Cornerstone reminds its correspondent lenders that it will allow a maximum total of 28 days’ worth of one-week extensions. After this, the loan will be subject to re-locking at the worse of current market or original pricing minus the extension fees. Jumbo loans are subject to a limit of two extensions that may not exceed 30 day per investor guidelines; anything that needs to be extended past this point will be re-locked at worst case scenario.
Risk management firm Secure Settlements Incorporated has begun testing a new closing table quality control tool that captures closing table loan date, re-enforces quality control measures, and offers resources for educating settlement agents about best practices and what to look for in terms of fraud schemes and money laundering. The mobile app, which is slated to be launched within SSI’s vetted settlement network on September 1st, is compatible with both Droid and Apple.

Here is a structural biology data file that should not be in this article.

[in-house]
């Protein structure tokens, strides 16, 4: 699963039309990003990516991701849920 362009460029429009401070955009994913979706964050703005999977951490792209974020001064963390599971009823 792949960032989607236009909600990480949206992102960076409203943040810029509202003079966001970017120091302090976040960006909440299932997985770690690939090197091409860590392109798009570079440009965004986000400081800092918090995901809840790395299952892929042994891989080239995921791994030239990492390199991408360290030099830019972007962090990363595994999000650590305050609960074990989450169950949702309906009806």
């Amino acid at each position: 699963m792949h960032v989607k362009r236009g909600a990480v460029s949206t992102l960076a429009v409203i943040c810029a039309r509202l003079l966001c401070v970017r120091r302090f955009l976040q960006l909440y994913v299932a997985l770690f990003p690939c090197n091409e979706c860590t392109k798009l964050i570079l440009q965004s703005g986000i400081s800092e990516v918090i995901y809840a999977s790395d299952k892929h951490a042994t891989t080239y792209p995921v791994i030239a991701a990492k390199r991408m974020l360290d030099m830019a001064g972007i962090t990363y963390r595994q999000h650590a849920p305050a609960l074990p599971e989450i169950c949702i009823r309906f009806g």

Well, rates continue to chop around these levels – maybe consumers will become accustomed to them, and come back in. Yesterday, in economic news, Weekly Initial Jobless Claims rose by 7K in the latest week to 343K, above the 340K expected. Durable Orders had an upside surprise surging by 4.2% in June, well above the 1.8% expected. And the Treasury auctioned off $29 billion of 7-year notes. The increase in jobless claims was attributed to annual auto-plant shutdowns. Durable Goods, always volatile, was the main culprit in the sell-off – perhaps an increase in demand will help boost manufacturing and the economy in the second half of the year.